With New Data, Alder Keeps Pace in Migraine Drug Race

Xconomy Seattle — 

[Updated, 4:39 pm, see below] There aren’t many effective treatments out there for the millions of Americans who suffer from migraines. But over the past few years, a new class of drugs that might actually prevent these debilitating headaches from occurring—rather than just mute them when they happen—has been inching towards the market. One of them, from Alder Biopharmaceuticals, took a step forward today.

Bothell, WA-based Alder (NASDAQ: ALDR) said today that its experimental drug ALD403 met the primary and secondary goals of a Phase 2b study of over 600 patients with chronic migraines, who typically have headaches at least 15 days a month. Alder said a single intravenous infusion of the highest two doses of four it tested (300mg and 100mg) led to a statistically significant reduction in patients’ days with migraines over a 12-week span, compared to a placebo. The lowest dose (10 mg) was deemed “sub-therapeutic,” Alder said.

Alder said the drug’s safety profile was “consistent with earlier [studies],” though it didn’t provide any additional details.

Separately, the company also produced data from an early-stage study showing that it might be able to administer ALD403 once every three months via either an infusion or an injection just under the skin or into the muscle. How often the drug needs to be dosed, and whether it can be self-administered as opposed to given at the hospital, will be one of the differentiating factors between Alder and several similar, rival migraine drugs from Teva Pharmaceutical Industries (NYSE: TEVA), Eli Lilly (NYSE: LLY), and Amgen (NASDAQ: AMGN). Teva got its drug when it bought San Mateo, CA-based Labrys Biologics. Eli Lilly, of Indianapolis, got its migraine prospect through a deal with Cambridge, MA-based Arteaus Therapeutics.

These drugs—which are all in late-stage testing—are so-called calcitonin gene-related peptide (CGRP) antibodies, and what makes them potentially important is that they have a chance to help people ward off migraines before they happen. Though people can take generic triptan pills for migraines, those drugs only help reduce the pain from migraine headaches after they begin. Triptans also only last for a few hours (which can lead to rebound headaches), and can cause high blood pressure and other side effects. (This Bloomberg piece from last year has more on the race between Alder and its rivals.)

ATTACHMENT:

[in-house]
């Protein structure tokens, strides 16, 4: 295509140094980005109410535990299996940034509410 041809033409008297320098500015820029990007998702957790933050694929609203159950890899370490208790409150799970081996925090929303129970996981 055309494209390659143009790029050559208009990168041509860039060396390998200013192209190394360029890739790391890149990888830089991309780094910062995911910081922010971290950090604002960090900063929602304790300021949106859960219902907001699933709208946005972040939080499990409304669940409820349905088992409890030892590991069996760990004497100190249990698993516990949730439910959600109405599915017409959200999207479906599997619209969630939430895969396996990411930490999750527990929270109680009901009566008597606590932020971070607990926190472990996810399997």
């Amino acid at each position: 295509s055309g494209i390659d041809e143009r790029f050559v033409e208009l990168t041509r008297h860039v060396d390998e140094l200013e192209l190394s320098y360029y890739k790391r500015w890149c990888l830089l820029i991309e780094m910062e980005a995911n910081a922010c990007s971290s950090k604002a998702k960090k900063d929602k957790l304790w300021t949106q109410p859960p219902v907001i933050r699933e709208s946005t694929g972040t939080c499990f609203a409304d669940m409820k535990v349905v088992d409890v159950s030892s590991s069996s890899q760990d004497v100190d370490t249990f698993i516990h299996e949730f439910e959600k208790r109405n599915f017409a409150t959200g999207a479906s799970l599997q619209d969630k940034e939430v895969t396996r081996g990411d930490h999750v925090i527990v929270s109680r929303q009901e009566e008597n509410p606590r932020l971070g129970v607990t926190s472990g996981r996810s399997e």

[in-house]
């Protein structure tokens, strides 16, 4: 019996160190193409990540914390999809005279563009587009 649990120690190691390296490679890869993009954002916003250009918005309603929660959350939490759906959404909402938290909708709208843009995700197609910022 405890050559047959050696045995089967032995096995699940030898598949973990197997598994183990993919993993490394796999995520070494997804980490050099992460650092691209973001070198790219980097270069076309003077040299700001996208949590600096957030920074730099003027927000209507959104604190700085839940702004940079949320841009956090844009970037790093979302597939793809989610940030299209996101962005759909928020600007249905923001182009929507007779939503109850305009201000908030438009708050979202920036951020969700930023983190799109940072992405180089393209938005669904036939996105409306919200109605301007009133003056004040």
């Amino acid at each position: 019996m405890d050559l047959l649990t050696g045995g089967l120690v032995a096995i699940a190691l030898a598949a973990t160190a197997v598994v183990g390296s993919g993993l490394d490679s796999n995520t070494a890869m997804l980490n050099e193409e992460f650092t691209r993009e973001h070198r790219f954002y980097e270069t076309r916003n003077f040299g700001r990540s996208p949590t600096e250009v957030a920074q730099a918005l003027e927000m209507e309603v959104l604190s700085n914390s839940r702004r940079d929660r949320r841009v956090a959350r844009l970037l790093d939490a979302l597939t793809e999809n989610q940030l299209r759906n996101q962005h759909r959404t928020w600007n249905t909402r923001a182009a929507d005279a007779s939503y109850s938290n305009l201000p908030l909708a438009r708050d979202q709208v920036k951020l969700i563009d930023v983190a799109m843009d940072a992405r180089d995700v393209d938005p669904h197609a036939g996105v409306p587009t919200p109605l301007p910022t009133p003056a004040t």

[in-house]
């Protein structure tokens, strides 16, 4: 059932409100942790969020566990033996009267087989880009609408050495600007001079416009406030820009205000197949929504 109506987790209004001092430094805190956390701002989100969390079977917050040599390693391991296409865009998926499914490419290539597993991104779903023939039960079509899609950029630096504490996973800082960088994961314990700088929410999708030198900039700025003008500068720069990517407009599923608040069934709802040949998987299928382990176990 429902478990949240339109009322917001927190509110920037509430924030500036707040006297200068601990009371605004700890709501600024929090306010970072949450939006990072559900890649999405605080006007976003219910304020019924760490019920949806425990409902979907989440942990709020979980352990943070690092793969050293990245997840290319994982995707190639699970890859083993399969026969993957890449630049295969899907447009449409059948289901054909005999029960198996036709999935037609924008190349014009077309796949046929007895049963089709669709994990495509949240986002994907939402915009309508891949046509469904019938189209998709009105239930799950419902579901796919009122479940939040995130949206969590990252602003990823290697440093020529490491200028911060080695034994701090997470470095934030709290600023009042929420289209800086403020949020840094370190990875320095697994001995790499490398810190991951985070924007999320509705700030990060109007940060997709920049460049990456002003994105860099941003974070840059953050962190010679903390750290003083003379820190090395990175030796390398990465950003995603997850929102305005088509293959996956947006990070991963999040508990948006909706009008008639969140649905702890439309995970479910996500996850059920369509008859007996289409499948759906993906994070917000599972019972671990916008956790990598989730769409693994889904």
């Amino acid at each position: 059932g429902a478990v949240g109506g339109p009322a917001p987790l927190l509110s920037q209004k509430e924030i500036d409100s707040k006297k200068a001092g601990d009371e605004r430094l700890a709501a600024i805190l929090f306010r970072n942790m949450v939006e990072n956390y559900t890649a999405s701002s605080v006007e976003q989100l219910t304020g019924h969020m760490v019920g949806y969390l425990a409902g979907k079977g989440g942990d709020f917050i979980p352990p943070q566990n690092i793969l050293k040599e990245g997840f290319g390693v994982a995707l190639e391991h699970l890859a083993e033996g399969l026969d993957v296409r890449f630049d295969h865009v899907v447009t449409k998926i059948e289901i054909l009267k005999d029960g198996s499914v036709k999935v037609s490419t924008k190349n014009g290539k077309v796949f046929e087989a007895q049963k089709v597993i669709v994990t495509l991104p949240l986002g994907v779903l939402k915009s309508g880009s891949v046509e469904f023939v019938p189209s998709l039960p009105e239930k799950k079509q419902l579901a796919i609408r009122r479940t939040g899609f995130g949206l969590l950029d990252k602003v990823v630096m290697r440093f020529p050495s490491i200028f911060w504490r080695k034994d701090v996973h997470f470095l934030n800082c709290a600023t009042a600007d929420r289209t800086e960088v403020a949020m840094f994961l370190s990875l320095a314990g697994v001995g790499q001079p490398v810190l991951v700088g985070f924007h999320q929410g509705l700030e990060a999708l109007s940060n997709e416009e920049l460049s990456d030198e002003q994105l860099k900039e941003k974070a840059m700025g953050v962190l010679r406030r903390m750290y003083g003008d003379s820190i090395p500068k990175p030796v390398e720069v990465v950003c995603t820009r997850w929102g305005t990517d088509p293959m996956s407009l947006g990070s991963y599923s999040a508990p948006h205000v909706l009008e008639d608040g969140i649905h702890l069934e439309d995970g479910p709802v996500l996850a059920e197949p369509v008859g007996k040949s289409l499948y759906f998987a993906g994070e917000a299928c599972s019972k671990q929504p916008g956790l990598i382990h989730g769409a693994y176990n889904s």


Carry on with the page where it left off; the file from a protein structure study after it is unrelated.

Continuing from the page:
Like ALD403 and the other new experimental drugs, triptan pills work by blocking CGRP, a protein that helps trigger the pain signaling associated with migraines. But because the drugs from Alder, Teva, and others are antibodies, they do this in a more targeted fashion. The hope is that they can be dosed infrequently (say, in Alder’s case, every three months or less), actually prevent headaches, and not cause the cardiovascular side effects associated with triptan pills. But questions remain as to their effectiveness, durability, and safety, particularly if they’re to be taken chronically by migraine sufferers. The answers should come over the next few years.

About 38 million Americans suffer from migraines, and some 14 million of them have chronic migraines, according to the Migraine Research Foundation. About 12 percent of those with frequent or chronic migraines take preventative medications, such as beta blockers or botulinum toxin (Botox), which were developed to treat other health problems.

ALD403 is a critical drug for Alder, especially after Bristol-Myers Squibb decided to end a partnership with the company on an experimental rheumatoid arthritis drug, clazakizumab, in September 2014. Alder still hopes to move that drug forward, and is evaluating “strategic alternatives” to do so, according to a statement in February. ALD403 is the company’s most advanced drug prospect—the company began one Phase 3 trial in October, and expects to start a second one this year. The first Phase 3 study should produce results next year.

Some specific numbers from the Alder data:

—57 percent of the 114 patients on the 300 mg dose had a 50 percent reduction in migraine days through 12 weeks. 33 percent of patients had a 75 percent reduction, and 8 percent of patients were migraine-free. (Comparatively, 41 percent of placebo patients had a 50 percent reduction, 21 percent had a 75 percent reduction, and 3 percent were migraine-free.)

—54 percent of patients at the 100mg dose had a 50 percent reduction in migraine days over the course of the study. Thirty-one percent of patients had a 75 percent reduction in migraine days, and 5 percent were migraine-free.

Alder will also evaluate the results after 24 and 48 weeks of treatment. The company will hold a conference call this morning to discuss the results.

[Updated with stock price] Shares of Alder soared about 50 percent on Monday and closed at $25.70 apiece.